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Global Milk Output is Slowing

Dairy Business News Team DP

December 20, 2021

Lower milk production abroad will make more room for U.S. dairy product exports, even if the global appetite for dairy products fades modestly.

Global milk output is slowing, supporting dairy product values all around the world. Foreign prices for butter, milk powder, cheese, and whey have been climbing for months, and they continue to rise. In recent weeks, gains have accelerated, as milk production shortfalls move to the fore.

In Australia and New Zealand, the peak of the season has passed and milk output continues to disappoint. Through October, Aussie milk production is down 2.9% for the season to date. In New Zealand, June through October milk collections lag last year by 3.4%. Australian milk output is expected to improve. In New Zealand, November milk output also likely fell short of last year, and it will be difficult to make up for lower peak-season milk output as production gradually fades in the coming months.

In Europe, a few countries have yet to publish milk output data for October, but the year-overyear deficit is widening in the nations that have reported. October collections in Europe’s seven largest dairy countries fell 1.1% below year-ago volumes, the steepest decline since January 2017, when some governments paid producers to restrict output.

Lower milk production abroad will make more room for U.S. dairy product exports, even if the global appetite for dairy products fades modestly. The market is primarily concerned that China has overstocked its larder, and that it will need less foreign dairy in the year to come. USDA’s analyst in Beijing believes that China will indeed import 6% less whole milk powder (WMP) in 2022 than it did this year, due to higher domestic production and ample stocks. But the USDA attaché expects Chinese skim milk powder (SMP) imports to keep climbing into 2022, and she calls for China’s overall dairy imports to rise again next year, after reaching all-time highs in 2021. If Chinese SMP imports do fade, demand from other markets is likely to remain firm, as some buyers were pushed to the sidelines by China’s aggressive purchases this year or simply went hand-to-mouth in hopes of lower prices that never came. They have given up waiting and are buying now. USDA’s Dairy Market News reports that demand from Mexico is particularly strong.

Waning global output and hearty demand lifted powder prices once again this week. CME spot nonfat dry milk (NDM) jumped 5.25ȼ to $1.6775 per pound, a fresh seven year high. Dairy Market News describes the NDM market as “resolutely bullish.” Spot whey powder added another 1.75ȼ and reached 73ȼ, its highest price in a relatively short run at the CME. Manufacturers continue to focus on high-protein whey products, leaving less for commodity whey. Exports remain strong despite headaches at the ports. Every penny increase in the whey market adds 6ȼ to Class III values.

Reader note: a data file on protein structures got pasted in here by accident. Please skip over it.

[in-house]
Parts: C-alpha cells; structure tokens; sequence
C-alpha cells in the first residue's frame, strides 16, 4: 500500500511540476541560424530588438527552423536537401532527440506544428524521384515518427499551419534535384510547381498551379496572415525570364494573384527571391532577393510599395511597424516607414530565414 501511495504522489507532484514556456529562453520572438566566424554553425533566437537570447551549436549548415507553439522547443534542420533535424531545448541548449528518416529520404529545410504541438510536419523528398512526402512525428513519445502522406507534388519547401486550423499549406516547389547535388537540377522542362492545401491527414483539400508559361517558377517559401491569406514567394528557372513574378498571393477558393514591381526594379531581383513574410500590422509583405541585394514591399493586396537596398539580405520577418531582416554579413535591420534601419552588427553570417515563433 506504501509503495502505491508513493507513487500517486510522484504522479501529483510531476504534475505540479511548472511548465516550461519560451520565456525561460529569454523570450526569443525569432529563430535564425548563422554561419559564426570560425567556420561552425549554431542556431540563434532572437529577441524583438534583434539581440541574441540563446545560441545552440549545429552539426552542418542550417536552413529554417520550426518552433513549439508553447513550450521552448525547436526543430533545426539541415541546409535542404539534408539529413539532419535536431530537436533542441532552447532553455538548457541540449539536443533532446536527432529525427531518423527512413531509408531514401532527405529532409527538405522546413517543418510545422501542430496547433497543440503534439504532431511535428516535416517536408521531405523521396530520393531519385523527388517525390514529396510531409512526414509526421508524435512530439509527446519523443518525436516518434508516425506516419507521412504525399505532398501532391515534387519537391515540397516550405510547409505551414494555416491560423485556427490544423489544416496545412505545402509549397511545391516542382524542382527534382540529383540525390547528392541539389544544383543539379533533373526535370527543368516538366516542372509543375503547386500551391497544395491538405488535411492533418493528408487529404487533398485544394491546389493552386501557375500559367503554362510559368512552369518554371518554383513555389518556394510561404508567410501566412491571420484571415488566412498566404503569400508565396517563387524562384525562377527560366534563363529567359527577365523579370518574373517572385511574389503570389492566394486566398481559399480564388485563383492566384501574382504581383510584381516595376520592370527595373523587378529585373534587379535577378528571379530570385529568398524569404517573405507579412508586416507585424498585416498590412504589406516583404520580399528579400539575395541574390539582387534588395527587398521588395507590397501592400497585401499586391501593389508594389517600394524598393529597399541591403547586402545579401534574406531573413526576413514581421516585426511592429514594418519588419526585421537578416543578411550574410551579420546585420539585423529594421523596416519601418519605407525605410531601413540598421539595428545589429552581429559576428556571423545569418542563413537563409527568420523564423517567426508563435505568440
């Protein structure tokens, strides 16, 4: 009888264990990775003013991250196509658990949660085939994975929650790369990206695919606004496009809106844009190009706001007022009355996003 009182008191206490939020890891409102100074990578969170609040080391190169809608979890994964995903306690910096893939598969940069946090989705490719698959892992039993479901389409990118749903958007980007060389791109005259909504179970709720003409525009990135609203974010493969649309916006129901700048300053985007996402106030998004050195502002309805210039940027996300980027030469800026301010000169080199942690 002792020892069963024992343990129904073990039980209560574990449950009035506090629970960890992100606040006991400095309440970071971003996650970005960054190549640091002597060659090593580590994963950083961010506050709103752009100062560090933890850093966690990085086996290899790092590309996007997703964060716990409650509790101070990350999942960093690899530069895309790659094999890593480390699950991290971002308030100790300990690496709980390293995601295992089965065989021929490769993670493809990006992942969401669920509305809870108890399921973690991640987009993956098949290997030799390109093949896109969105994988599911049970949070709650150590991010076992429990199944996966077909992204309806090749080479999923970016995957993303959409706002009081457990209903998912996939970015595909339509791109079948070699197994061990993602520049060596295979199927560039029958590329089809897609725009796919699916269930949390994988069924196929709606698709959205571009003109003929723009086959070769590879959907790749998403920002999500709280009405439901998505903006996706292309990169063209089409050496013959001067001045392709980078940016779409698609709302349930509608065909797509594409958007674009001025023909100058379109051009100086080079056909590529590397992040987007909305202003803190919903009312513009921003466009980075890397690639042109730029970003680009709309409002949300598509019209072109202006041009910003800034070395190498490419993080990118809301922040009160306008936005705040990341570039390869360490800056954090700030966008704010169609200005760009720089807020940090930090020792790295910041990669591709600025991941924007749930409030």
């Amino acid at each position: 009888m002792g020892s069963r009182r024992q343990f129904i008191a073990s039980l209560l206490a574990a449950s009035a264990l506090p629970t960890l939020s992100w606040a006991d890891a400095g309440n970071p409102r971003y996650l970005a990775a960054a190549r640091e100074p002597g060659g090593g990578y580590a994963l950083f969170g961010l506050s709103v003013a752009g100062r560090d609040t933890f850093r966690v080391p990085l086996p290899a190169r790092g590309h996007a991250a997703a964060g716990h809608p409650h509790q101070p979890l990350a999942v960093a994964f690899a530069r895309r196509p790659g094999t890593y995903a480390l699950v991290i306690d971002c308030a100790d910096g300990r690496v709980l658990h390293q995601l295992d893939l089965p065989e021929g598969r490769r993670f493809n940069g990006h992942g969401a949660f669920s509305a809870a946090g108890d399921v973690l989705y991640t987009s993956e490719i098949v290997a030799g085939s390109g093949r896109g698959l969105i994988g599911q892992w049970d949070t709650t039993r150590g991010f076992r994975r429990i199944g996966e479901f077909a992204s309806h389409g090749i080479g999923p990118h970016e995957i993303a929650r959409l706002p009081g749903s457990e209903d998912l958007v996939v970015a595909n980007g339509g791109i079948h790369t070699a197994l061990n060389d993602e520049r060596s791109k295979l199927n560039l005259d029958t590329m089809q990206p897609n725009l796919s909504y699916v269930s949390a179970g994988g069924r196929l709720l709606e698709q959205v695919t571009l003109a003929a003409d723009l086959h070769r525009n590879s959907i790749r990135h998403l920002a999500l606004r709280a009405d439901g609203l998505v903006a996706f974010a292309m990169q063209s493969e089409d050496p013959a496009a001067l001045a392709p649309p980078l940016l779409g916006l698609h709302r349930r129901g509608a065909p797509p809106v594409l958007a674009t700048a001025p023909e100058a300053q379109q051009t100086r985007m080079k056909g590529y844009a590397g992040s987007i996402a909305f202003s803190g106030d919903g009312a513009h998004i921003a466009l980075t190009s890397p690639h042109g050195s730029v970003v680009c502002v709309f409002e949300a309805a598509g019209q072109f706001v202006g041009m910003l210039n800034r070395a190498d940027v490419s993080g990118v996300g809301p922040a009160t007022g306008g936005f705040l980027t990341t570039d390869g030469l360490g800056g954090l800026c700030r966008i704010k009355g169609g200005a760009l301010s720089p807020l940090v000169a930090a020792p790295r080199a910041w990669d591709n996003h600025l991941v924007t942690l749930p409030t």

Bring on the egg nog and pour one out for all the appetizers and desserts that will go unassembled and unbaked this Christmas due to the much-publicized cream cheese shortage. Bakers honed their skills in 2020 and they’re putting them to good use this year as families and friends gather for the holidays. Demand for cream in all forms is frenzied and multiples are well above average. Churns are last in line for cream and butter output is running light. That is likely to keep butter values firm, although they lost a little ground this week compared to last Friday’s frothy levels. CME spot butter slipped 3ȼ to a still-high $2.0925.

Cheese prices were mixed. CME spot Cheddar blocks advanced 2.25ȼ to $1.8875. Barrels lost a nickel and closed at $1.63. Although milk supplies are tighter, cheese production remains active, as Class IV manufacturers do without. Demand is healthy, but supplies are plentiful.

After a brief foray over the $20 mark, nearby Class III futures retreated to safer climes. January Class III settled today at $19.25 per cwt., down 57ȼ from last Friday. February dropped 26ȼ to $19.70. Down the board, Class III futures continued to rise. The March through December contracts added another 24ȼ this week, on average. Since Thanksgiving, 2022 Class III contracts have rallied an average of 89ȼ.

Class IV futures just keep rising. This week the gains ranged from 10ȼ in January to 50ȼ in July and August.

Every Class IV contract on the board scored fresh life-of contracts. Next year’s futures promise an average of $20.58 for Class IV.

The grain markets are stubbornly high. March corn added another 3.25ȼ this week and closed at $5.9325 per bushel. January beans rallied 11ȼ to $12.8525. Soybean meal gained nearly $13 and finished at $379.50 per ton.

The feed markets have already priced in a hefty weather risk premium, but the relatively dry forecast for southern Brazil and Argentina raised alarms – and prices – nonetheless. Crops are thriving in central Brazil, where the weather has been much wetter. It’s too soon to panic with most of the growing season still ahead, but the markets are primed to rally at the first sign of trouble.



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